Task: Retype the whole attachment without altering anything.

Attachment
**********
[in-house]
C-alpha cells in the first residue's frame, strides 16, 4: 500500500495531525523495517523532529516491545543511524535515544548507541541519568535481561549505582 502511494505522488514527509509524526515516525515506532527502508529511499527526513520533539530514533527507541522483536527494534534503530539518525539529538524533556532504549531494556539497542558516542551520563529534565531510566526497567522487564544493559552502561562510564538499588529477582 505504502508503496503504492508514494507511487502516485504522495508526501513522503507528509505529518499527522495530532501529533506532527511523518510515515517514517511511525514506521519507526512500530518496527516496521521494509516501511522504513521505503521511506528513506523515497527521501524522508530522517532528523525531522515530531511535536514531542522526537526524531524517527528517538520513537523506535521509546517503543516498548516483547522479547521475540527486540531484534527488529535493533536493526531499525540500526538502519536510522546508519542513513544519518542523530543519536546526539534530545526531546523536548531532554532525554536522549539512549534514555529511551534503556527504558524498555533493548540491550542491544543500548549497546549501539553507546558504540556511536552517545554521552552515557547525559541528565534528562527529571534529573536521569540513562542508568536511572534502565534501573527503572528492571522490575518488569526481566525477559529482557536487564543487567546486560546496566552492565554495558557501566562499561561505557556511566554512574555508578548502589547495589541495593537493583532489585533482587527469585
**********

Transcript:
[in-house]
C-alpha cells in the first residue's frame, strides 16, 4: 500500500495531525523495517523532529516491545543511524535515544548507541541519568535481561549505582 502511494505522488514527509509524526515516525515506532527502508529511499527526513520533539530514533527507541522483536527494534534503530539518525539529538524533556532504549531494556539497542558516542551520563529534565531510566526497567522487564544493559552502561562510564538499588529477582 505504502508503496503504492508514494507511487502516485504522495508526501513522503507528509505529518499527522495530532501529533506532527511523518510515515517514517511511525514506521519507526512500530518496527516496521521494509516501511522504513521505503521511506528513506523515497527521501524522508530522517532528523525531522515530531511535536514531542522526537526524531524517527528517538520513537523506535521509546517503543516498548516483547522479547521475540527486540531484534527488529535493533536493526531499525540500526538502519536510522546508519542513513544519518542523530543519536546526539534530545526531546523536548531532554532525554536522549539512549534514555529511551534503556527504558524498555533493548540491550542491544543500548549497546549501539553507546558504540556511536552517545554521552552515557547525559541528565534528562527529571534529573536521569540513562542508568536511572534502565534501573527503572528492571522490575518488569526481566525477559529482557536487564543487567546486560546496566552492565554495558557501566562499561561505557556511566554512574555508578548502589547495589541495593537493583532489585533482587527469585